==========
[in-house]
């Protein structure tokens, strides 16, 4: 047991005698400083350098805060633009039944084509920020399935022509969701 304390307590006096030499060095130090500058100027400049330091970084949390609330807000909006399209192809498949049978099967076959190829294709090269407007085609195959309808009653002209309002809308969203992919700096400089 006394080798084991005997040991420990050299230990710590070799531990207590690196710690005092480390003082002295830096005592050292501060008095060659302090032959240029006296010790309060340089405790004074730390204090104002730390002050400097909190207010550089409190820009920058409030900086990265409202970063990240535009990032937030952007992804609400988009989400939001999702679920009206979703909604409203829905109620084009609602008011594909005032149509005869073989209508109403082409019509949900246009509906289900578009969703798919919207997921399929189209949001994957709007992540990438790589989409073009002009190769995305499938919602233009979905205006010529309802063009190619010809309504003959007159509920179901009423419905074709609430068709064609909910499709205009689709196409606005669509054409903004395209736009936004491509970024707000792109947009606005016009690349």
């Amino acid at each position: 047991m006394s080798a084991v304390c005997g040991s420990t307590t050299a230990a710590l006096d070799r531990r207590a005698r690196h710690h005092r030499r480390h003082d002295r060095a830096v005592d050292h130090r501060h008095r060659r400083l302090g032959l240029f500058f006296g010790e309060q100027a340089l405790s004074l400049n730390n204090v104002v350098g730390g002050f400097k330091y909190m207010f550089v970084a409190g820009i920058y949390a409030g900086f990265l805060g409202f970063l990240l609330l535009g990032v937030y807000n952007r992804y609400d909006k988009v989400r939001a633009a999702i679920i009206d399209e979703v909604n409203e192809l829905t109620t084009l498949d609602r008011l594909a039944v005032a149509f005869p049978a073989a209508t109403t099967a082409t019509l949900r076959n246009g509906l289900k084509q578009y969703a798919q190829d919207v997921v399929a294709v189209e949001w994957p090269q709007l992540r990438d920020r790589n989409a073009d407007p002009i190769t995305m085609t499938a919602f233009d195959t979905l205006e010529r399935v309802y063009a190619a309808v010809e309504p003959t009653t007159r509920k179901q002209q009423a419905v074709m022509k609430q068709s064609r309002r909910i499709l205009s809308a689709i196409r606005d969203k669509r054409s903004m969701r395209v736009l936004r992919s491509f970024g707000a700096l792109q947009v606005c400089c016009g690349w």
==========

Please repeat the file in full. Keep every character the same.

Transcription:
[in-house]
């Protein structure tokens, strides 16, 4: 047991005698400083350098805060633009039944084509920020399935022509969701 304390307590006096030499060095130090500058100027400049330091970084949390609330807000909006399209192809498949049978099967076959190829294709090269407007085609195959309808009653002209309002809308969203992919700096400089 006394080798084991005997040991420990050299230990710590070799531990207590690196710690005092480390003082002295830096005592050292501060008095060659302090032959240029006296010790309060340089405790004074730390204090104002730390002050400097909190207010550089409190820009920058409030900086990265409202970063990240535009990032937030952007992804609400988009989400939001999702679920009206979703909604409203829905109620084009609602008011594909005032149509005869073989209508109403082409019509949900246009509906289900578009969703798919919207997921399929189209949001994957709007992540990438790589989409073009002009190769995305499938919602233009979905205006010529309802063009190619010809309504003959007159509920179901009423419905074709609430068709064609909910499709205009689709196409606005669509054409903004395209736009936004491509970024707000792109947009606005016009690349």
């Amino acid at each position: 047991m006394s080798a084991v304390c005997g040991s420990t307590t050299a230990a710590l006096d070799r531990r207590a005698r690196h710690h005092r030499r480390h003082d002295r060095a830096v005592d050292h130090r501060h008095r060659r400083l302090g032959l240029f500058f006296g010790e309060q100027a340089l405790s004074l400049n730390n204090v104002v350098g730390g002050f400097k330091y909190m207010f550089v970084a409190g820009i920058y949390a409030g900086f990265l805060g409202f970063l990240l609330l535009g990032v937030y807000n952007r992804y609400d909006k988009v989400r939001a633009a999702i679920i009206d399209e979703v909604n409203e192809l829905t109620t084009l498949d609602r008011l594909a039944v005032a149509f005869p049978a073989a209508t109403t099967a082409t019509l949900r076959n246009g509906l289900k084509q578009y969703a798919q190829d919207v997921v399929a294709v189209e949001w994957p090269q709007l992540r990438d920020r790589n989409a073009d407007p002009i190769t995305m085609t499938a919602f233009d195959t979905l205006e010529r399935v309802y063009a190619a309808v010809e309504p003959t009653t007159r509920k179901q002209q009423a419905v074709m022509k609430q068709s064609r309002r909910i499709l205009s809308a689709i196409r606005d969203k669509r054409s903004m969701r395209v736009l936004r992919s491509f970024g707000a700096l792109q947009v606005c400089c016009g690349w």